In July, four deep-sky objects will be in the best position in the sky; three of them may be seen with the naked eye. Let’s take a closer look at each of them.
Brightest star clusters in July
July 1: The Sagittarius Cluster (M22)
Messier 22 (NGC 6656, the Sagittarius Cluster) is a globular cluster located in the constellation Sagittarius. It was discovered in 1665 and became one of the first objects of its kind ever found. Also, it is one of the four globular clusters to host a planetary nebula.
M22 has an apparent magnitude of 5.1, so it requires a perfect vision and ideally dark skies to see it with the naked eye. Optical devices will help to get a better picture. The cluster will rise high in the southern sky; observers located north of 46°N will not be able to see it.
July 2: The Tweedledee Cluster (IC 4756)
IC 4756 (the Graff’s Cluster, the Secret Garden Cluster, the Tweedledee Cluster) is an open cluster located in the constellation Serpens. Together with NGC 6633, they make up a duo of the Tweedledee and Tweedledum clusters, named after the characters of Lewis Carroll’s book “Through the Looking-Glass, and What Alice Found There”.
IC 4756 has an apparent magnitude of 4.6 and is visible at latitudes between 75°N and 64°S. It is bright enough to be spotted with the naked eye (if the sky is not light-polluted). It’s a good target for binoculars and small telescopes.
July 10: The Great Peacock Globular (NGC 6752)
NGC 6752 (Caldwell 93, the Great Peacock Globular) is the third-brightest globular cluster in the sky (magnitude 5.4). It can be found in the constellation Pavo.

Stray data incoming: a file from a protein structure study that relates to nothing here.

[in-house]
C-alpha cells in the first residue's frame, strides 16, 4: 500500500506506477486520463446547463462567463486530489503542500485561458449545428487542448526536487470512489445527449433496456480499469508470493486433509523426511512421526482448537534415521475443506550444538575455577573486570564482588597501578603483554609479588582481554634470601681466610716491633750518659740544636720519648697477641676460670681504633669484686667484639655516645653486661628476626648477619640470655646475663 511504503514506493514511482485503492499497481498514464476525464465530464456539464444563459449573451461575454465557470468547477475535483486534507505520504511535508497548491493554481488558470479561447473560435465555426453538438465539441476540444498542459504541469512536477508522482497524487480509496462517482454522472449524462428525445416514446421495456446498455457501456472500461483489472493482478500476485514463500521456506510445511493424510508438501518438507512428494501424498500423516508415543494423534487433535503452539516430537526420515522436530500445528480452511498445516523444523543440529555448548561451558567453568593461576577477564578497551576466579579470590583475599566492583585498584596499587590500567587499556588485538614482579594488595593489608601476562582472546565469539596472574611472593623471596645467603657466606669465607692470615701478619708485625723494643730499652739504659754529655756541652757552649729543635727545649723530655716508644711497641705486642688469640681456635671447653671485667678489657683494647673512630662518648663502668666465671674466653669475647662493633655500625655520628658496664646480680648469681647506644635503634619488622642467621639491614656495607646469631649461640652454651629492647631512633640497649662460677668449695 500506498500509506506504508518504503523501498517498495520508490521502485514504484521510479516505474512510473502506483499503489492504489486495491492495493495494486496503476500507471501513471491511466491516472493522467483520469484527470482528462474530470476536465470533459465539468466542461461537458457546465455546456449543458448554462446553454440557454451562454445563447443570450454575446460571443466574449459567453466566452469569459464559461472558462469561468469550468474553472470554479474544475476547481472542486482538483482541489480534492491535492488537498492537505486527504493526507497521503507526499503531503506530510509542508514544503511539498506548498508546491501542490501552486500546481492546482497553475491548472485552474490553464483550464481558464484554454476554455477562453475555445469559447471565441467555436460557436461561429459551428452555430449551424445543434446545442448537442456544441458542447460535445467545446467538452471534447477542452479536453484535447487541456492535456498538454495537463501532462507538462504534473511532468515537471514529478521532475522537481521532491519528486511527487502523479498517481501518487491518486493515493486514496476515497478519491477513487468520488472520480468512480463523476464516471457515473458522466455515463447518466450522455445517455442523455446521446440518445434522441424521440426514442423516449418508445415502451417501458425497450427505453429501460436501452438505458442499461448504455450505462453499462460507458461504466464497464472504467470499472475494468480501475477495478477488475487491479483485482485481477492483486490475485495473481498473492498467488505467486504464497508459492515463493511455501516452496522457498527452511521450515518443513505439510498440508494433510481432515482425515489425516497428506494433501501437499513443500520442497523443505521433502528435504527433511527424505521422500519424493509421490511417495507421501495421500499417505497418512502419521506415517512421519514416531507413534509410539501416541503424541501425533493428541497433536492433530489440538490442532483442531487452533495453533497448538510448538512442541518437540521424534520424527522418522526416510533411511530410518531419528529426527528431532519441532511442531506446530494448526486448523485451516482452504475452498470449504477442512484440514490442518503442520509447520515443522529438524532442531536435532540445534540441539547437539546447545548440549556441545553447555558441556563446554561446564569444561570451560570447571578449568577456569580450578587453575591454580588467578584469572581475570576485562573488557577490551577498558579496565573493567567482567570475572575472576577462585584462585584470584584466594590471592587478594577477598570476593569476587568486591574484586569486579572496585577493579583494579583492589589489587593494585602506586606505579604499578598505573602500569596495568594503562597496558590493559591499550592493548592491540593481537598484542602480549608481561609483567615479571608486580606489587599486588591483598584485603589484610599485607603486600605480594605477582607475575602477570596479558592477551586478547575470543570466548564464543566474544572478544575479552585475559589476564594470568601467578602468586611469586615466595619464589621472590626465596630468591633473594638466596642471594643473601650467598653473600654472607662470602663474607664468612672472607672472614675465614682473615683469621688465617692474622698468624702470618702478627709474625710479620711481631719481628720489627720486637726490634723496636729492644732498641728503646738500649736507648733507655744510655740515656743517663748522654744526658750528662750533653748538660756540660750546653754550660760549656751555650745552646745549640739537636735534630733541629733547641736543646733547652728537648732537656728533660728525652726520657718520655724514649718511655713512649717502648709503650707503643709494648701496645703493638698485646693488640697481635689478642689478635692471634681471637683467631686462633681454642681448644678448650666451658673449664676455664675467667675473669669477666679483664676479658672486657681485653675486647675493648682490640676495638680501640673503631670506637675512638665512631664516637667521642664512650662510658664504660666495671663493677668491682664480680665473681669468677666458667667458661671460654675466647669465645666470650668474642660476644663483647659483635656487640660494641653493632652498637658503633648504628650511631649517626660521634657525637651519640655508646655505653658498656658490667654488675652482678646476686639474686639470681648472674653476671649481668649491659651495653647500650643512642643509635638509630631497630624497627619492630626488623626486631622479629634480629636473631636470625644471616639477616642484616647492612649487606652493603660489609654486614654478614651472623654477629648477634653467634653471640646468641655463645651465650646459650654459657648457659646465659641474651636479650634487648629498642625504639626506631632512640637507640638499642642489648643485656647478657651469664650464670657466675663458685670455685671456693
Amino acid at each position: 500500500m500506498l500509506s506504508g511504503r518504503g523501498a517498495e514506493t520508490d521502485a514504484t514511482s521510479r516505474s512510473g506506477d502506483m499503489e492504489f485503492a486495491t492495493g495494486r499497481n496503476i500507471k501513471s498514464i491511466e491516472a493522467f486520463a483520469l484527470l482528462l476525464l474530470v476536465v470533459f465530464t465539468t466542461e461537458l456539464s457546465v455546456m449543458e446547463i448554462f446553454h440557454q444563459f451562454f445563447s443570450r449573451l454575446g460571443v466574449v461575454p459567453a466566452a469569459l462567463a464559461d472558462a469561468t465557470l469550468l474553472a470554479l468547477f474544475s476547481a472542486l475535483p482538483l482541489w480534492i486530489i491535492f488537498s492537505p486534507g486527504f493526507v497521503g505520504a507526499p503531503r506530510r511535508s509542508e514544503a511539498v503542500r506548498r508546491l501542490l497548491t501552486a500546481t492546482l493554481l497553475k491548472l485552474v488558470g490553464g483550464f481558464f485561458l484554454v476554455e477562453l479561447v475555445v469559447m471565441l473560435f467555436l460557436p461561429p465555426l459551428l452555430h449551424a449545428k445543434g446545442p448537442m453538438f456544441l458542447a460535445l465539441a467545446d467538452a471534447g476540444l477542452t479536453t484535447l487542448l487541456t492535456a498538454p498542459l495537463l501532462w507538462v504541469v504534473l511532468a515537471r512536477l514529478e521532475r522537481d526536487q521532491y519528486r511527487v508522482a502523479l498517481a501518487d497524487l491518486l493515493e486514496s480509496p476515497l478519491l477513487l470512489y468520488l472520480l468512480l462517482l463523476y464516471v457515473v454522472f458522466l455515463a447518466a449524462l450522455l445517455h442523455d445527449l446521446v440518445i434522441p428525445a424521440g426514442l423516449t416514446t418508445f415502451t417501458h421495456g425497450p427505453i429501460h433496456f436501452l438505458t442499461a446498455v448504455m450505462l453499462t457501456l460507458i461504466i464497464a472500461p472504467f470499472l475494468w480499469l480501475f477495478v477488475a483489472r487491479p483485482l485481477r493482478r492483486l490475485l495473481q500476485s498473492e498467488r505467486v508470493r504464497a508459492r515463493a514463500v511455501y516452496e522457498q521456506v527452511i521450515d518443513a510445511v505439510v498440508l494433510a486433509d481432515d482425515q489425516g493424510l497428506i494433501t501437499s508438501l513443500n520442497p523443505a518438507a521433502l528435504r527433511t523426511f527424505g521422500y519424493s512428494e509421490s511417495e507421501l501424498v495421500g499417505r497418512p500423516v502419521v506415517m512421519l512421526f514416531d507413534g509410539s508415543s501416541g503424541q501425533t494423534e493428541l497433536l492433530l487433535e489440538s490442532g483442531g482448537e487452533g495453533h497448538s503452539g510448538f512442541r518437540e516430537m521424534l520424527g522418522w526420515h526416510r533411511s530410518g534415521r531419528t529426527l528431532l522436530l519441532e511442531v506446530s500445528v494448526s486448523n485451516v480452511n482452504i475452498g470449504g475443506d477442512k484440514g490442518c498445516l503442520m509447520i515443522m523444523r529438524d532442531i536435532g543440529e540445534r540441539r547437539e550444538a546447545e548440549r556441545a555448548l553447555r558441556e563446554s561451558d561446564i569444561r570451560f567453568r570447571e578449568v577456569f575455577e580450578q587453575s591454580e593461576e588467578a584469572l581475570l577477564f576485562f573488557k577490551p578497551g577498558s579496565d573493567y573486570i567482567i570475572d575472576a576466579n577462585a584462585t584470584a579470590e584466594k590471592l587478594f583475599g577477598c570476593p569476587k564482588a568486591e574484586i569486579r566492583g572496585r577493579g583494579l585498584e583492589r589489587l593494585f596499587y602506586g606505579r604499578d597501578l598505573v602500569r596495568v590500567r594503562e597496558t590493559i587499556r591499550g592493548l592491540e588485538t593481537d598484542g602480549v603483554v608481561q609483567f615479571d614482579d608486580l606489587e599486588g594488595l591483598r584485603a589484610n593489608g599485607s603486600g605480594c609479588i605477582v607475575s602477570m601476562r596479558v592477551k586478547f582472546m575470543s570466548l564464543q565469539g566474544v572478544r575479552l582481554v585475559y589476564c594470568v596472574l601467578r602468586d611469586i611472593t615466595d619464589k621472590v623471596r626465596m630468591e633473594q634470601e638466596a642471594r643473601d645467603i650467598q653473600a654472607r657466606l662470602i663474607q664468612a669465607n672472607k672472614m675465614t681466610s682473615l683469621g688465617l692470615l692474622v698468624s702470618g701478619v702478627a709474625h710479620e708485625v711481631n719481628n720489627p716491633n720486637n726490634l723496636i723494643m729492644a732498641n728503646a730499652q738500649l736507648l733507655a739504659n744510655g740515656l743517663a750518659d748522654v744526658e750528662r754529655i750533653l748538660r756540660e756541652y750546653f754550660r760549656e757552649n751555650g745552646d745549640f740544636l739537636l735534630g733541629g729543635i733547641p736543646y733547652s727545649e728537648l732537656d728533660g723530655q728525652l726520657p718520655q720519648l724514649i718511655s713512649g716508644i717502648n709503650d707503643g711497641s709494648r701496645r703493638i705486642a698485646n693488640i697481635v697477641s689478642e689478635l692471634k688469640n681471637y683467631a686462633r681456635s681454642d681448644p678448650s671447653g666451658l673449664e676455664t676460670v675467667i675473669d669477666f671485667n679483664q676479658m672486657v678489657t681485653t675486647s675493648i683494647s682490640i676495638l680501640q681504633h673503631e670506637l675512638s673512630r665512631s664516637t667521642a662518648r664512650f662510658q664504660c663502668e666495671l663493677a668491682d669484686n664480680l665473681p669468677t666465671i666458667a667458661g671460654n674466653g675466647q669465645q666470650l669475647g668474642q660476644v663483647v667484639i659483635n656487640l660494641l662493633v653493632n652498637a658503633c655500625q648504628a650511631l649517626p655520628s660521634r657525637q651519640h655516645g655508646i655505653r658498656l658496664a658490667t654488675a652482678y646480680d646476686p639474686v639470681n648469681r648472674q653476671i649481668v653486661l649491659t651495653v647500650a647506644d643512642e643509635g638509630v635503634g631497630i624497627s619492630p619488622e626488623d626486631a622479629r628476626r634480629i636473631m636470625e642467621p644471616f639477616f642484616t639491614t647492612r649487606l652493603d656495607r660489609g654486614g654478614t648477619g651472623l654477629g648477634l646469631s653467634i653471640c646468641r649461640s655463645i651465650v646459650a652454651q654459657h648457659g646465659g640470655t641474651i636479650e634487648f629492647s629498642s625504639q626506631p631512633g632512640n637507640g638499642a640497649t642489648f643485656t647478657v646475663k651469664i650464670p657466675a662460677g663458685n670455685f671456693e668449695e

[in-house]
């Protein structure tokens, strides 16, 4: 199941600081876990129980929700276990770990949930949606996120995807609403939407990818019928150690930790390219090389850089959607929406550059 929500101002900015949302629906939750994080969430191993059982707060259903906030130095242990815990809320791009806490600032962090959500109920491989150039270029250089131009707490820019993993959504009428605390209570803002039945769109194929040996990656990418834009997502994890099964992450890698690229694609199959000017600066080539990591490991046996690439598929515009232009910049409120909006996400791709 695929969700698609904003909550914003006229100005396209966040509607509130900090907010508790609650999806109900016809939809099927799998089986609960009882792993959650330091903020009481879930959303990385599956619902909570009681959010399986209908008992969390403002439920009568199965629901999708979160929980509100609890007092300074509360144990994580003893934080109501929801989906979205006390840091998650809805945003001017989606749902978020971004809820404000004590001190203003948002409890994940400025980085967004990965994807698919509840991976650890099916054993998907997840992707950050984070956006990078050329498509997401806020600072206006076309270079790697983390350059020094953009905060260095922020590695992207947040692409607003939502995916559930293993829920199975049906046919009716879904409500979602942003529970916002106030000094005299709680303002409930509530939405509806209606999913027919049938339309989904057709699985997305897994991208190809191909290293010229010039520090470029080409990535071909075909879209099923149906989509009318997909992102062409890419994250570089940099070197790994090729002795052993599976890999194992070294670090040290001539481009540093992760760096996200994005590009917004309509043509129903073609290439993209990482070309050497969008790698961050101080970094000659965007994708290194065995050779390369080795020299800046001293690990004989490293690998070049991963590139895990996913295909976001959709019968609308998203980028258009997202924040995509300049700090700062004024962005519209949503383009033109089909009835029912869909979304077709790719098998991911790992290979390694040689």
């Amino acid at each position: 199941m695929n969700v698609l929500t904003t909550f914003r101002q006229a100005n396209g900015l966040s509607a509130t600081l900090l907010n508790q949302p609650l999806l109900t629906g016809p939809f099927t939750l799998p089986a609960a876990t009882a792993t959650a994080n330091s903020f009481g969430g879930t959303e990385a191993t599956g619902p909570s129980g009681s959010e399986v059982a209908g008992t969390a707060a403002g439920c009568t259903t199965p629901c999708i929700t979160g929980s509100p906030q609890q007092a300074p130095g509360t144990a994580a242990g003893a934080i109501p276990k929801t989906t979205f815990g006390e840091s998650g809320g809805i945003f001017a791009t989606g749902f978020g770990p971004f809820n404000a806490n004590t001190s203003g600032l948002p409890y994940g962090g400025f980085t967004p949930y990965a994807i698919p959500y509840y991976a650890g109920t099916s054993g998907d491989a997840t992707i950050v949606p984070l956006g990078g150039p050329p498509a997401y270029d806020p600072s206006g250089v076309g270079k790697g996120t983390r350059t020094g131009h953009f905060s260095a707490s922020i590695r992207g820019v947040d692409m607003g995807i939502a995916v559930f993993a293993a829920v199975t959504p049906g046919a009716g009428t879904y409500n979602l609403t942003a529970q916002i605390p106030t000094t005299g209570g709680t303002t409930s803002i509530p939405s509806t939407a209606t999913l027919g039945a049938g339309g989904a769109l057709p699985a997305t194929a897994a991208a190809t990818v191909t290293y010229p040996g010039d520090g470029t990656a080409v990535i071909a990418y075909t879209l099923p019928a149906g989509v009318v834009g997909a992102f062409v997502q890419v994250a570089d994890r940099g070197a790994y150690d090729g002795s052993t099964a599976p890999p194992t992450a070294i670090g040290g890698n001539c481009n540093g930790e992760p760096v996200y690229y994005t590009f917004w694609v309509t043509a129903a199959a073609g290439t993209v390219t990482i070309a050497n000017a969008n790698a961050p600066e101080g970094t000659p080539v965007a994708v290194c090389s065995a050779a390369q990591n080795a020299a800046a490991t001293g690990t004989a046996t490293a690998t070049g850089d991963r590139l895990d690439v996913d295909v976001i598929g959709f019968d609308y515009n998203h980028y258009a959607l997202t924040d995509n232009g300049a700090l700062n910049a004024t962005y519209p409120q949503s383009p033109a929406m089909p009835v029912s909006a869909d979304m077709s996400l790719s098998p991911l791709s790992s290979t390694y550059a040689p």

NGC 6752 is one of the few globular star clusters that can be seen with the naked eye (away from light-polluted big cities). With binoculars, it can be seen to cover an area three-quarter the size of the Full Moon. The cluster is best observed from the Southern Hemisphere; stargazers located north of 10°N will not be able to see it.
July 17: The Summer Rose Star (M55)
Messier 55 (NGC 6809, the Summer Rose Star) is a globular cluster located in the constellation Sagittarius. The cluster shining at a magnitude of 6.3 makes a good binocular target. Medium-sized telescopes will provide a view of individual stars.
The cluster will rise high in the sky above the Southern Hemisphere and won’t be observable from latitudes north of 39°N.
Deep-sky objects and the Moon
In July 2022, two deep-sky objects will pass near the Moon.
July 1: the Moon meets the Beehive Cluster
On July 1, at 13:21 GMT, the Moon will get close to M44, or the Beehive cluster. The distance between them will be 3.9°. The cluster will shine at a magnitude of 3.1 in the constellation Cancer, and the 5%-illuminated waxing crescent Moon will be barely visible; look for it in the constellation Taurus.
July 23: the Moon meets the Pleiades
On July 23, at 03:29 GMT, the Moon will pass the Pleiades at a distance of 3.7° while visiting the constellation Taurus. The cluster (magnitude 3.1) will be shining near the waning crescent Moon (magnitude -11.06). Observe the scene via binoculars a few hours before sunrise.
Now you know all you need about the deep-sky objects that are best seen in July 2022. Note that the dates mentioned above are not the only days the DSOs can be seen: they usually are at the peak of visibility for around a month. Check our article about the top 15 star clusters that can be spotted with the naked eye — some of them may be visible right now in your region. Also, share this article with your friends via messengers or social media, and enjoy stargazing together!
We wish you clear skies and happy observations!